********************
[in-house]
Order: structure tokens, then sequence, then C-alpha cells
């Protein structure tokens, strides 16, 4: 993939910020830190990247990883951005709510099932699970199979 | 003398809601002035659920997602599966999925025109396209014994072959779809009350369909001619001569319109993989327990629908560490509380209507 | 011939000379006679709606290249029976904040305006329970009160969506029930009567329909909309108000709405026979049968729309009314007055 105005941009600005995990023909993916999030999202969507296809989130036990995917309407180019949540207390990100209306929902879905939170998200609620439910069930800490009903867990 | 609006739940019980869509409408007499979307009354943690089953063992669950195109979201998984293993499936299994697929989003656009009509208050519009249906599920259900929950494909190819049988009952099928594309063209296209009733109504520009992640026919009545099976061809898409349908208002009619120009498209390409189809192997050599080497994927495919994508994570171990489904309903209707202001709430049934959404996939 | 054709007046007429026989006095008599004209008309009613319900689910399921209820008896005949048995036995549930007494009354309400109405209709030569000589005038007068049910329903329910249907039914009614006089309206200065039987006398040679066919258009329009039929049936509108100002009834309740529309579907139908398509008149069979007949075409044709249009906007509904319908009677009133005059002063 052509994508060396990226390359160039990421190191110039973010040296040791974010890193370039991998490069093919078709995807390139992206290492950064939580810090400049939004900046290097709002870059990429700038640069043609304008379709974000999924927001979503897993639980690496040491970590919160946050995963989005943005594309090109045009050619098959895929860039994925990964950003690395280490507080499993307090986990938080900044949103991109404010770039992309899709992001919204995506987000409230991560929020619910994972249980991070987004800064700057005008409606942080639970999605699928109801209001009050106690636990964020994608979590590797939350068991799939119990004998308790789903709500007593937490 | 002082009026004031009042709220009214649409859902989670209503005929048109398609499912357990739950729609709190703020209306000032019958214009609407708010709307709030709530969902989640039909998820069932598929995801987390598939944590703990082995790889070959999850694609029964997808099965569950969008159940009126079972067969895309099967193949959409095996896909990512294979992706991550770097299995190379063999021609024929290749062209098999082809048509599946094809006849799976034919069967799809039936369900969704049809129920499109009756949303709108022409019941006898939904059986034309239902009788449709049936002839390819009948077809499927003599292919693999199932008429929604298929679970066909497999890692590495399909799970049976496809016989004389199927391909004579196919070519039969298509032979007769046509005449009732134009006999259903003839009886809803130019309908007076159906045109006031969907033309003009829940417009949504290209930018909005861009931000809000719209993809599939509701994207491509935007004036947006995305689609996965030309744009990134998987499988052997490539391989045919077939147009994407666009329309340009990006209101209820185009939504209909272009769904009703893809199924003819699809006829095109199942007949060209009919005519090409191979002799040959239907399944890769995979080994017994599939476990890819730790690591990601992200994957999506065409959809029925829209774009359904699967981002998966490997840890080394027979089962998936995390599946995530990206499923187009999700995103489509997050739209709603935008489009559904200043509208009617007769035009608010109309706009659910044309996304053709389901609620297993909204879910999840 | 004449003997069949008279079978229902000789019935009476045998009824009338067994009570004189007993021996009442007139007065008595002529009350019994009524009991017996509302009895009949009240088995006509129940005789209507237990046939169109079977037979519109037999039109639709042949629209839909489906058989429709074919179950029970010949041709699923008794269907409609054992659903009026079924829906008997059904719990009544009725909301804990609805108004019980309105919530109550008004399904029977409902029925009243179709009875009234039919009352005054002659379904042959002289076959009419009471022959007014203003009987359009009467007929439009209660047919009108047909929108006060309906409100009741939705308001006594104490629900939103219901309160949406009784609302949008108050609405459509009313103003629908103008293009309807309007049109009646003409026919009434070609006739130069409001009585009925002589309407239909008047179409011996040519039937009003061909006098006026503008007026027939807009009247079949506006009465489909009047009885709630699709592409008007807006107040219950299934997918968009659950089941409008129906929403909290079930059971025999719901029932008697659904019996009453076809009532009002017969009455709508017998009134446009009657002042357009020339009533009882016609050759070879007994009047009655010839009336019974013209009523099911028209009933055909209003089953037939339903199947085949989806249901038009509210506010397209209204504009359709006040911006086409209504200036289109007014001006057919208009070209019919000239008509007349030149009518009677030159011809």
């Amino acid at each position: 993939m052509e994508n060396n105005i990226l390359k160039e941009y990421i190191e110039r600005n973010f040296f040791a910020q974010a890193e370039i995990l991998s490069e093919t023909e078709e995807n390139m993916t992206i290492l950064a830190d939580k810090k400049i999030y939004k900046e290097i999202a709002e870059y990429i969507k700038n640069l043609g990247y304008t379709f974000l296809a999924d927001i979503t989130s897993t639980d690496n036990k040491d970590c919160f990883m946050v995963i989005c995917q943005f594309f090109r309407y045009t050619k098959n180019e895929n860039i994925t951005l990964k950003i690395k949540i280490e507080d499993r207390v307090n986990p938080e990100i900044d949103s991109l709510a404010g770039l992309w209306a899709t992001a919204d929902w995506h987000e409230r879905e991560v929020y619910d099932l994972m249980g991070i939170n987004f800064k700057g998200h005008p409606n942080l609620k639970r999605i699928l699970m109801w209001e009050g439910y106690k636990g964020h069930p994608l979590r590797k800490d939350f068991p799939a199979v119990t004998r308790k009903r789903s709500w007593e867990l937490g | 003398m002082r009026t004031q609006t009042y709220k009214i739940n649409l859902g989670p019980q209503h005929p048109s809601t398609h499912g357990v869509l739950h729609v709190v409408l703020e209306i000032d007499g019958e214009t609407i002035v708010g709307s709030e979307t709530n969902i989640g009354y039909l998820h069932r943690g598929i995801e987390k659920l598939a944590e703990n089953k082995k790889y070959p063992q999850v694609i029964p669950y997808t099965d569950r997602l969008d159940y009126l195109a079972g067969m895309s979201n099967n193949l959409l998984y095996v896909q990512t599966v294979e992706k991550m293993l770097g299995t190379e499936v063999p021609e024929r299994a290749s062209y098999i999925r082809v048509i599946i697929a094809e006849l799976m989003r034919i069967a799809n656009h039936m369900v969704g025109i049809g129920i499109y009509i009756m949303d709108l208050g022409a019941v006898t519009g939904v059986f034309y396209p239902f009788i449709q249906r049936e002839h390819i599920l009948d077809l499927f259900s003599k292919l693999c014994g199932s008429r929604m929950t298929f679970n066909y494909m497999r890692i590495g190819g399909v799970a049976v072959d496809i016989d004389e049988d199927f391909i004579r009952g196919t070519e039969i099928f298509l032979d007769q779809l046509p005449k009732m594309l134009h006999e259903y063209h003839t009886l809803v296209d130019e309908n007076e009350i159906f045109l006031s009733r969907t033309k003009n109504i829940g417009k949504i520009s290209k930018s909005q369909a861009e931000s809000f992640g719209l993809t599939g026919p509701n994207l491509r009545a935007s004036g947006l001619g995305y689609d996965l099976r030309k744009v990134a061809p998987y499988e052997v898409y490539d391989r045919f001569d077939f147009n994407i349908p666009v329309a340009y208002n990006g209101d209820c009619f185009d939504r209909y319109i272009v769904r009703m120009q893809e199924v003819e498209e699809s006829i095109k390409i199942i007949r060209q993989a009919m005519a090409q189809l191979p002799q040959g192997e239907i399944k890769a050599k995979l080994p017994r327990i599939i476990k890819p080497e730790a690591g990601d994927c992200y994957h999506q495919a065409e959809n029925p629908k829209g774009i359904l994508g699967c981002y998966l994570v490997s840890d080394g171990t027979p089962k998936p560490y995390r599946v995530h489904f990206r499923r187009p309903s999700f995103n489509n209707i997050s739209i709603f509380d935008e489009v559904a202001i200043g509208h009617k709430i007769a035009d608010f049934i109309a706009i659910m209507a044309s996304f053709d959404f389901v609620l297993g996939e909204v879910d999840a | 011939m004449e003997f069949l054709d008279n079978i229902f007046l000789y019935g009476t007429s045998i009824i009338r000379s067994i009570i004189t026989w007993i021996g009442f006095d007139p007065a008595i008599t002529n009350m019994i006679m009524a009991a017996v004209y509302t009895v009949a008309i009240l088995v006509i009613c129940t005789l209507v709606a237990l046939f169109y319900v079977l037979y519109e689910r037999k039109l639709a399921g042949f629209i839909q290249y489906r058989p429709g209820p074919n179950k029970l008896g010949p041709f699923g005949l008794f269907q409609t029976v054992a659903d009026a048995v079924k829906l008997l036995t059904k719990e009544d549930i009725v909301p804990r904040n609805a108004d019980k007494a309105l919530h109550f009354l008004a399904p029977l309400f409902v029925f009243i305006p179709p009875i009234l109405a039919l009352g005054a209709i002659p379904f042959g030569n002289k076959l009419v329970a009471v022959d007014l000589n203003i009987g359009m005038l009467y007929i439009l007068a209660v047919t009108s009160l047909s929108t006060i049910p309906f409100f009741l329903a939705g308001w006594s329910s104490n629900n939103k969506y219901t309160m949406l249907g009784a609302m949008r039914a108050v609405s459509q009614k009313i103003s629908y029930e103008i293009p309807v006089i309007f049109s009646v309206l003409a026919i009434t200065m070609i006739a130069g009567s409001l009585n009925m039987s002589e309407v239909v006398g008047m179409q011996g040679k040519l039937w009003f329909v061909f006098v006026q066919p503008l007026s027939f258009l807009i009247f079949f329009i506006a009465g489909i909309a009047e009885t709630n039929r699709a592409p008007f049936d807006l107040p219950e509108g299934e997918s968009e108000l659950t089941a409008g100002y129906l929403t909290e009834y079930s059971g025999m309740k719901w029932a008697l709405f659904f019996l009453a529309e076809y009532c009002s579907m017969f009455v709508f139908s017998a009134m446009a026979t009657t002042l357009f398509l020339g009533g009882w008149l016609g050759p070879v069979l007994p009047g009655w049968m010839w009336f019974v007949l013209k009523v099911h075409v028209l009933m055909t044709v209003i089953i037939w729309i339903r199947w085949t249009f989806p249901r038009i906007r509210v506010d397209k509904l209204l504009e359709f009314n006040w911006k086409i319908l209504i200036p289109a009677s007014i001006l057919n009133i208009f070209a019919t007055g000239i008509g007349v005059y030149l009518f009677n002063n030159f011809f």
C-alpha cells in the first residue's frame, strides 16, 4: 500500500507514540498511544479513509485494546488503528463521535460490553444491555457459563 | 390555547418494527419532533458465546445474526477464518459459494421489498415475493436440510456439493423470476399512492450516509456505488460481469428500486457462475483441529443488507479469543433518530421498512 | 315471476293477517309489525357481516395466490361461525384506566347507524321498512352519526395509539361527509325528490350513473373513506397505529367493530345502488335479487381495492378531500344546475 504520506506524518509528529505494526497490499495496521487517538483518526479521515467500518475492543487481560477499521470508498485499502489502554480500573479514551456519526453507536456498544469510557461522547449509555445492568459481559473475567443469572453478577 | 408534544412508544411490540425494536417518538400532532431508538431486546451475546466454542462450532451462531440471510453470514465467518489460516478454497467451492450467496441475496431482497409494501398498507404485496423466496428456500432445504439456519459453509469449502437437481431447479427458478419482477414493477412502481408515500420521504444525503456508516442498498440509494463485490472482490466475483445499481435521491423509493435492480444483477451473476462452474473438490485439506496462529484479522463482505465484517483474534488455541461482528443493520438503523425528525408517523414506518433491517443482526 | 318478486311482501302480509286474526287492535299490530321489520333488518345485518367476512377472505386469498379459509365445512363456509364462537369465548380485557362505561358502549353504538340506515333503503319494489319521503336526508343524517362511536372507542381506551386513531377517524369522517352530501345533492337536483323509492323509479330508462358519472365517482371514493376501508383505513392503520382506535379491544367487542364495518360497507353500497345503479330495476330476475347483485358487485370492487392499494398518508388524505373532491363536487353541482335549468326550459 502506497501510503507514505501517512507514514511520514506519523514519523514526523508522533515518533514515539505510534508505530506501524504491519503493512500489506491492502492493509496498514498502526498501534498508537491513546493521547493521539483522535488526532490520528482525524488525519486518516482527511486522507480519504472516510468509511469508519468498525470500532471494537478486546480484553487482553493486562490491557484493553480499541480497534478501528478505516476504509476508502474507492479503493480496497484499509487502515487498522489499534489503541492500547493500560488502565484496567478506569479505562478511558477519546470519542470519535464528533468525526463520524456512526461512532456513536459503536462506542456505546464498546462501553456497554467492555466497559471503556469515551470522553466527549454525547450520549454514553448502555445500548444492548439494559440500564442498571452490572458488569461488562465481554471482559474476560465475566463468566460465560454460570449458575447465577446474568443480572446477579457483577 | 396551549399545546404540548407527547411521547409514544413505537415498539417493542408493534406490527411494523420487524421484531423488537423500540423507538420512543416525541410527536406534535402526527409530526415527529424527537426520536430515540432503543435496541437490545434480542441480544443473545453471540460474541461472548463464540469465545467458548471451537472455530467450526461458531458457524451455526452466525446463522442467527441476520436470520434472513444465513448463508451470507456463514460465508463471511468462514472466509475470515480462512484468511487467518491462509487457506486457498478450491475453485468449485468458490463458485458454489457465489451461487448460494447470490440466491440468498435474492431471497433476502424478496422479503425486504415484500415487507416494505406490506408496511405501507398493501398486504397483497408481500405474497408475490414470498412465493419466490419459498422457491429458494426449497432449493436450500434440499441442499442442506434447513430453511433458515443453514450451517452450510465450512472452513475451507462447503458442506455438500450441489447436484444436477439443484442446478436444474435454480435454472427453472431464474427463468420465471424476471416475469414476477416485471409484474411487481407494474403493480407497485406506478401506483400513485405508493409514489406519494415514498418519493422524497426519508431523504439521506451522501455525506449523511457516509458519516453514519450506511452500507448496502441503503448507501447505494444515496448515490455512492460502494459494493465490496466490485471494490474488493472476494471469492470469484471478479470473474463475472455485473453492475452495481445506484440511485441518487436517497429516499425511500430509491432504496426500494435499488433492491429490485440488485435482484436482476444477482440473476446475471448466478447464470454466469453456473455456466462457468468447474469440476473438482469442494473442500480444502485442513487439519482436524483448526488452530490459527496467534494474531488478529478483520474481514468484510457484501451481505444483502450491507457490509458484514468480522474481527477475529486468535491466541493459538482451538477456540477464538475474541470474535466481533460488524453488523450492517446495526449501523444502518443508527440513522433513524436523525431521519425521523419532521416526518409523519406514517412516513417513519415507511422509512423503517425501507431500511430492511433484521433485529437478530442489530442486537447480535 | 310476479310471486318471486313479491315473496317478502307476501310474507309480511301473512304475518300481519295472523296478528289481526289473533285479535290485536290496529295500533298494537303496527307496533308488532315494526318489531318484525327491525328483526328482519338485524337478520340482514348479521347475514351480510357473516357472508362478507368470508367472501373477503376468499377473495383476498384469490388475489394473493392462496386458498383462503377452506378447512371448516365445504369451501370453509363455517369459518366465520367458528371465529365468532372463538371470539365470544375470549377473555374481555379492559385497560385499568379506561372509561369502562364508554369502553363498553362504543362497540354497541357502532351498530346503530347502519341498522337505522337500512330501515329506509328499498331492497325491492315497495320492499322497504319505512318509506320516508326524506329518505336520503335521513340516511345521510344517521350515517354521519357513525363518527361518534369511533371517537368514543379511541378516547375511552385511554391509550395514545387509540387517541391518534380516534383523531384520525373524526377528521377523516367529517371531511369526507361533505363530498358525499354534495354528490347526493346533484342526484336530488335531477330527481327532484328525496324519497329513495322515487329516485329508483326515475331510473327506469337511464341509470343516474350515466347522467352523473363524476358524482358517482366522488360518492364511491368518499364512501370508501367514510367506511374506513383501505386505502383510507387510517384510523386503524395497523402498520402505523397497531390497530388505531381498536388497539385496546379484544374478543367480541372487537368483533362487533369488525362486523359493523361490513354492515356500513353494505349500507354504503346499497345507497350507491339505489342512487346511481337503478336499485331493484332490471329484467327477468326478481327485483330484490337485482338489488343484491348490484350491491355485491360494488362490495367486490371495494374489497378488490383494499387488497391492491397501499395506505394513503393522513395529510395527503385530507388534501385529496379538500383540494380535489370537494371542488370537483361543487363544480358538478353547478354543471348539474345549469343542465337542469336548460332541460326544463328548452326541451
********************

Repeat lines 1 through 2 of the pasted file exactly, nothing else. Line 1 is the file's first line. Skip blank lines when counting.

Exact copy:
[in-house]
Order: structure tokens, then sequence, then C-alpha cells